|June 30, 1998||
Press Contact: William Harms|
Americans Are World's Most Patriotic People, National Opinion Research Center at the University of Chicago Finds
Americans are prouder of their country than are any other people in the world, according to a study of patriotism by the National Opinion Research Center at the University of Chicago.
The survey found that nearly 90 percent of Americans would rather be citizens of the United States than of any other country. That rating is the highest of the 23 nations studied for National Pride: A Cross-national Analysis, the largest and most comprehensive international study ever conducted on national pride.
The United States was followed by Austria, Canada, Ireland and New Zealand in the average ranking of two national-pride scales: the National Pride in Specific Achievements scale, which asked questions related to pride in achievements in 10 areas, and the General National Pride scale, which gauged people's assessment of their country's national identity and purpose.
The 23 nations were surveyed in 1995 as part of a study by the International Social Survey Program, an organization of survey researchers. The results in this study are based on national, probablility samples of adults living each of the countries. Over 28,000 people were interviewed worldwide. The survey results were gathered and analyzed by Tom W. Smith, Director of NORC's General Social Survey and ISSP Secretary General. He is co-author of the report with Lars Jarkko, an undergraduate at the University of Chicago.
The rankings on the National Pride in Specific Achievements scale showed that people in Ireland have the highest amount of pride in specific achievements, with a score of 39.3 out of a possible 50. The Irish were prouder of their nation's sports, arts and literature, history and their record of being a fair and equal society than people in any other nation.
Americans, with a score of 38.5, rated their country tops in political influence, economic performance, scientific and technical accomplishments, and the ability of the armed forces. Canadians, with a score of 37.5, gave their country the highest rating for democratic values, while Austrians (36.5) rated their country at the top for its social security program.
While America's position as the remaining superpower and world's largest economy clearly plays an important role in this top ranking, an important element of idealism also spurs pride in the U.S., Smith said. Unlike most nation states, which were built up around a primordial tribe, the U.S. is based on a set of shared ideals.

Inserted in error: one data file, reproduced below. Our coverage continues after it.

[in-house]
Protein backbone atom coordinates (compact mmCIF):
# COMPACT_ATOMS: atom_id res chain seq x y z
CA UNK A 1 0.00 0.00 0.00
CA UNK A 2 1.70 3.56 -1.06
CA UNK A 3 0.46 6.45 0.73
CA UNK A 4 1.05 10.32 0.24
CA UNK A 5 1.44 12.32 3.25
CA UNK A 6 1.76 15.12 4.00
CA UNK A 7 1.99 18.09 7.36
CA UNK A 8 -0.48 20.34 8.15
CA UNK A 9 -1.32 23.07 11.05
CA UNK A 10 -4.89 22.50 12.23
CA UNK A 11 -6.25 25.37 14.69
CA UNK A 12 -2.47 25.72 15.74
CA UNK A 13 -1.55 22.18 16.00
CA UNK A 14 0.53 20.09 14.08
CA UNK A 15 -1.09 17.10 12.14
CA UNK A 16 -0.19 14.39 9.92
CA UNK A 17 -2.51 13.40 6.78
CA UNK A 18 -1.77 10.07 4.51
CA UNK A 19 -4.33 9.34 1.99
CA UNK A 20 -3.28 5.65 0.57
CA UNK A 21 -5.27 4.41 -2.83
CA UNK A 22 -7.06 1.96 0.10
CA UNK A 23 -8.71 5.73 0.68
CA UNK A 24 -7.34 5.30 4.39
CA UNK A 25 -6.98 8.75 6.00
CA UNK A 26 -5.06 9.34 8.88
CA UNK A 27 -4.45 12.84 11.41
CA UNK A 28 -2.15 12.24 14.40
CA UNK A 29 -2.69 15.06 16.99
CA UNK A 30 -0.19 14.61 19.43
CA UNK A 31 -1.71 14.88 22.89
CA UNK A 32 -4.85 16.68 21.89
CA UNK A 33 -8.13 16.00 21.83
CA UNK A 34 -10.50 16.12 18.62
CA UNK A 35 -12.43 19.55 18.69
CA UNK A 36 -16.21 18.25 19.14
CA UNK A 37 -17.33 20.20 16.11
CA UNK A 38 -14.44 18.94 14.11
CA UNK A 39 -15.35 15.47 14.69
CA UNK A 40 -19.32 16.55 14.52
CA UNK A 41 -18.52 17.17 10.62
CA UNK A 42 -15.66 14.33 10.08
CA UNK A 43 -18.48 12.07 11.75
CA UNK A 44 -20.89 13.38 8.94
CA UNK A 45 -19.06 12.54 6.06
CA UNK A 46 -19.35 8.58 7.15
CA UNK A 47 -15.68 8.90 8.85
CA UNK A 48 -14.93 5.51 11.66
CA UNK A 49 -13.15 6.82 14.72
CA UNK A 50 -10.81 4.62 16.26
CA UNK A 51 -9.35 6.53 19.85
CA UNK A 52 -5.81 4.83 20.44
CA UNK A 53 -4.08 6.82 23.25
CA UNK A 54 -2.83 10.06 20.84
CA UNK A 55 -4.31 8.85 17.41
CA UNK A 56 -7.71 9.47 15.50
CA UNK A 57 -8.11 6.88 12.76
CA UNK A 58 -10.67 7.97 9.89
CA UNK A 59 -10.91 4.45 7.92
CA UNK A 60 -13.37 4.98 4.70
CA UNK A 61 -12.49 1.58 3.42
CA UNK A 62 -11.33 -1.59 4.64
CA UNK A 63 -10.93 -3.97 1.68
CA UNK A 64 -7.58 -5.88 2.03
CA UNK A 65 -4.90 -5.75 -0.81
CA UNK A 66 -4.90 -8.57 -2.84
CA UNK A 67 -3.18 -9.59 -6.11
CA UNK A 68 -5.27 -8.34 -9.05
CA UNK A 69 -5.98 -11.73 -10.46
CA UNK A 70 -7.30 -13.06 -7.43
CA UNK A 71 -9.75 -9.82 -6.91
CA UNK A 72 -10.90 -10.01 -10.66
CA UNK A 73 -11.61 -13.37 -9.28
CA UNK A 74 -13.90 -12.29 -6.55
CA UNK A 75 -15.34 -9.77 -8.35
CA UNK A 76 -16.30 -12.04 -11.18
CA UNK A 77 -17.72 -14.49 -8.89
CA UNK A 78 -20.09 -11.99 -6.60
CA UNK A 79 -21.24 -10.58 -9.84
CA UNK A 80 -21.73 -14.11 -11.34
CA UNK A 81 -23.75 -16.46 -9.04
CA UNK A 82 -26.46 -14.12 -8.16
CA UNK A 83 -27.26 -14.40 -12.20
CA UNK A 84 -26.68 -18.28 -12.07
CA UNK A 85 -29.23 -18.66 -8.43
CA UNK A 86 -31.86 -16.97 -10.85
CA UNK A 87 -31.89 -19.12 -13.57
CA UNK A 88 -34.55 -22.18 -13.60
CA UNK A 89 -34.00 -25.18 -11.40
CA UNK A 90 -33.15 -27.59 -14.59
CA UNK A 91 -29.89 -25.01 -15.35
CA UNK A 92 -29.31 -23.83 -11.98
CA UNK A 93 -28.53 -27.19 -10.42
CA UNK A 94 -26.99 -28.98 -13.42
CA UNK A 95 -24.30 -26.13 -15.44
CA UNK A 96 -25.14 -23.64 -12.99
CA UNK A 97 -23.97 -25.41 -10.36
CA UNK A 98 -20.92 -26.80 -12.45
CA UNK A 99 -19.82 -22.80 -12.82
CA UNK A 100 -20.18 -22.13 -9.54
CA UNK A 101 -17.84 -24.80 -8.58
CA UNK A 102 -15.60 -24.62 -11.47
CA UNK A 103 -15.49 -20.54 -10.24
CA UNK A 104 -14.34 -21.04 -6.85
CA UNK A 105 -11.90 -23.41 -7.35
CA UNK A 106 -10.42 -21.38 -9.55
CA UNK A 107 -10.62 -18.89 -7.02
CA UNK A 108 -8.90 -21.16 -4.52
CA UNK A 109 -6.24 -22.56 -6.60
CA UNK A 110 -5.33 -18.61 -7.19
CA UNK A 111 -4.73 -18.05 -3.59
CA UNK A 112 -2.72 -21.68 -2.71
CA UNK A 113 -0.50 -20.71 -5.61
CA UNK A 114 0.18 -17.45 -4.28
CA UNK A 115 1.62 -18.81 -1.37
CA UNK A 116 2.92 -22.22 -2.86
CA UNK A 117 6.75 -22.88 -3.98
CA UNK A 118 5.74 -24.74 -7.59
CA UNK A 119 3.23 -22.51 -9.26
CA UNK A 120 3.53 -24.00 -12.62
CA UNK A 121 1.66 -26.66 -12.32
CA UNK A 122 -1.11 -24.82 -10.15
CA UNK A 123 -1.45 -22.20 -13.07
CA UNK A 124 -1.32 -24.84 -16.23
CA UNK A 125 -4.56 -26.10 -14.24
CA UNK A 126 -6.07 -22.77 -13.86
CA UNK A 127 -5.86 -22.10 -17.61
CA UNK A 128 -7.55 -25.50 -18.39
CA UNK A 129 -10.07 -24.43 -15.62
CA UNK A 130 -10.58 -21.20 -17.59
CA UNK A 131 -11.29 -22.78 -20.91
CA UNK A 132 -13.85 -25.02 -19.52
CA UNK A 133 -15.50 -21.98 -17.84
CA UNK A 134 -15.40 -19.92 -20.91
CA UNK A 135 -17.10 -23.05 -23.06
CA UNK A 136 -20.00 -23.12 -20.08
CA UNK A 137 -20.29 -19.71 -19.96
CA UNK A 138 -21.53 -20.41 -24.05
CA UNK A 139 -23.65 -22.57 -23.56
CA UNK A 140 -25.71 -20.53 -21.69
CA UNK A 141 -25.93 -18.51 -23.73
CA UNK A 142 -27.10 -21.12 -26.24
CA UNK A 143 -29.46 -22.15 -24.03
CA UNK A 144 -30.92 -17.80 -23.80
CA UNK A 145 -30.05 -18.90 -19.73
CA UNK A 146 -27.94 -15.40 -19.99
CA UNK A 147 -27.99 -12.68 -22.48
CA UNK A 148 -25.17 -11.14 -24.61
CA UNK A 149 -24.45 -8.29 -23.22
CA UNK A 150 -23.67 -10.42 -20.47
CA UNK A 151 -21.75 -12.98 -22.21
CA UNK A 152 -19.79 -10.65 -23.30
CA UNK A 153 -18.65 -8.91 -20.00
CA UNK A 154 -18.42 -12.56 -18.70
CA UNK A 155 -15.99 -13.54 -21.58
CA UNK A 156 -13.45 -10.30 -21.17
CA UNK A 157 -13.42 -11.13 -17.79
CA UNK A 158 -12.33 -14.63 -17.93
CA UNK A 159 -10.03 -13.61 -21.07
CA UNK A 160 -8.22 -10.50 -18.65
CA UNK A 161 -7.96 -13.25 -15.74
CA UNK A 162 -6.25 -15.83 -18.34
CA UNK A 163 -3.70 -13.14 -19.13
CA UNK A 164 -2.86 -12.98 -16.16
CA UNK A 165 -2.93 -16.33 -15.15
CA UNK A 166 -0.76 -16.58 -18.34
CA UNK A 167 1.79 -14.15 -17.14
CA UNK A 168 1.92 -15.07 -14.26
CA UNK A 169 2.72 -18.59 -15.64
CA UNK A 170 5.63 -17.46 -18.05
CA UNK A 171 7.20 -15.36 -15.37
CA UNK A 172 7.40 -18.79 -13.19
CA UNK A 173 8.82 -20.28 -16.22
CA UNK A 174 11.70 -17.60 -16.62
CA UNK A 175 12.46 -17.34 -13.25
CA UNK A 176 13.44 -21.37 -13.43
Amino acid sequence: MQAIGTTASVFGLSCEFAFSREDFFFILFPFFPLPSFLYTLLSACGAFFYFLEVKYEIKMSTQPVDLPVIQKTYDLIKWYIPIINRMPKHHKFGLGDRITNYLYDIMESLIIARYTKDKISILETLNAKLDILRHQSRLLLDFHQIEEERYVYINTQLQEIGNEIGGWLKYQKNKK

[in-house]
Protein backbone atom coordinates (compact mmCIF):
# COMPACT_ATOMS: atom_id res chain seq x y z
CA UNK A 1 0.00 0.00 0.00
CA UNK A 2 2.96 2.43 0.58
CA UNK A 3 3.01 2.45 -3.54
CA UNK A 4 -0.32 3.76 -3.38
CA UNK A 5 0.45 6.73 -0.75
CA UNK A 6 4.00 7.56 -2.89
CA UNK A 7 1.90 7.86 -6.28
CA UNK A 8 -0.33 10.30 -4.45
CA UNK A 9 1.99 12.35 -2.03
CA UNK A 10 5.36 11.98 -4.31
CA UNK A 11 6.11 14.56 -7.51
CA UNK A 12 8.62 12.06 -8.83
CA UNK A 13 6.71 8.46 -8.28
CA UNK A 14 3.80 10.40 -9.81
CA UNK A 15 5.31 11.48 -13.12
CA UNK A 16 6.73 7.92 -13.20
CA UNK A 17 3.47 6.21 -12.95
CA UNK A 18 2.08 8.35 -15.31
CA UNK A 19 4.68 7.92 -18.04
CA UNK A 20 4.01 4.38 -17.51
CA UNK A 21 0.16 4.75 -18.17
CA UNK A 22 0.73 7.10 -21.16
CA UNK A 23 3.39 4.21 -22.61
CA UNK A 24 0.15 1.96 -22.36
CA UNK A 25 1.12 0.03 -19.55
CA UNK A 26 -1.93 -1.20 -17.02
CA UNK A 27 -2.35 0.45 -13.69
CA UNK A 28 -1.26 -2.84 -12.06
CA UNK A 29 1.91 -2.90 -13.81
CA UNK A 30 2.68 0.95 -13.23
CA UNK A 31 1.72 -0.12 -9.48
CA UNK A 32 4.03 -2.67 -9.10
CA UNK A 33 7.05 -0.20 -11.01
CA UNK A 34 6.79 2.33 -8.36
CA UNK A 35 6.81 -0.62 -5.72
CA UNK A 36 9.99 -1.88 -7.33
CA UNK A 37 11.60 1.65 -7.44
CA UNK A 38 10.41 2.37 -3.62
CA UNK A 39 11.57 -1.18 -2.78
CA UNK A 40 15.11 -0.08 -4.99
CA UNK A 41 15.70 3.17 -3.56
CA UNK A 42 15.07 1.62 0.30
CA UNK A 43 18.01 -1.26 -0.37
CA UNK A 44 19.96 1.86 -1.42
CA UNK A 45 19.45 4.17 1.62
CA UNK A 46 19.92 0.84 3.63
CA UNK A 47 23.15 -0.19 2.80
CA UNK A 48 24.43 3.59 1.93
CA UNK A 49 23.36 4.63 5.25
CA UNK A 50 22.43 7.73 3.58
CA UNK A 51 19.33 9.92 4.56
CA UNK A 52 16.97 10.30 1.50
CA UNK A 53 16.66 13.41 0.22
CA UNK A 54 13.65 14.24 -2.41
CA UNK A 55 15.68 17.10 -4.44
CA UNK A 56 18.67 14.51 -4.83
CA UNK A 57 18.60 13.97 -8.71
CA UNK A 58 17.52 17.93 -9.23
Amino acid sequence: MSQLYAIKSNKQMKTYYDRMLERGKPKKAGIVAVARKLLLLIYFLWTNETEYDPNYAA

Results from the National Pride in Specific Achievements scale show Anglo-Celtic countries at the top of the list, as well as other stable, prosperous democracies. Others at the top are New Zealand (36.4), Norway (35.2), Great Britain (34.7), the Netherlands (34.6), Japan (34.5) and Spain (33.1).
At the bottom of the list are nations of the former Soviet bloc. The bottom five in national pride are Hungary (28.4), Slovakia (28.2), Poland (28.2), Russia (28) and Latvia (27.8).
The low rankings in the former Soviet bloc nations probably reflect the disappointment of people in how their nations are faring after the collapse of communism. For years, people in Eastern Europe were told they were living in model worker states. The fall of communism made them realize how wrong that assessment was. That realization hurt their national self-esteem, Smith said.
In the middle of the National Pride in Specific Achievements ranking are the Philippines (32.4), West Germany (32.2), Sweden (31.6), Bulgaria (31.4), East Germany (31), Slovenia (30.9), Italy (30.5) and the Czech Republic (29.5).
The surveyors divided the data in Germany to determine if East Germans responded to national pride questions as other former members of the Soviet bloc, or if they responded like West Germans. The most striking contrasts between East and West Germans are in their views about sports and arts and literature. East Germans gave their country a higher rating in those areas than did West Germans. West Germans rated Germany higher in social security benefits than did East Germans.
In the second part of the study, the General National Pride scale, Smith found few patterns among types of nations. That scale measured the ways in which national groups view their own history, assess their contemporary international influence, and gauge their national aspiration. The rankings of countries on General National Pride are less based on objective conditions than are the rankings of National Pride in Specific Achievements and more reflective of subjective, national self-assessment.
The General National Pride scale asked people if they would rather be citizens of their country than any other, if they feel their country is better than any other, if they would support their country even it is wrong, if there is anything that makes them feel ashamed of their country, and if they think the world would be a better place if other countries were like their own.
In the General National Pride scale, Austria had a score of 17.6 out of a possible score of 25. The United States was second (17.2), followed by Bulgaria (17), Hungary (16.7) and Canada (16.6).
Austrians were more likely than people of other countries to feel the world would be a better place if other countries were like their own, with 54 percent of the people holding that view. Americans were more likely to say they would rather be a citizen of their country than any other (89.9 percent).
At the bottom of the General National Pride scale were, in order, Italy (14.1), Latvia (13.9), West Germany (13.7), East Germany (13.6) and Slovakia (13.5).
Last modified at 03:51 PM CST on Wednesday, June 14, 2000.
5801 South Ellis Avenue - Room 200
Chicago, Illinois 60637-1473
Fax: (773) 702-8324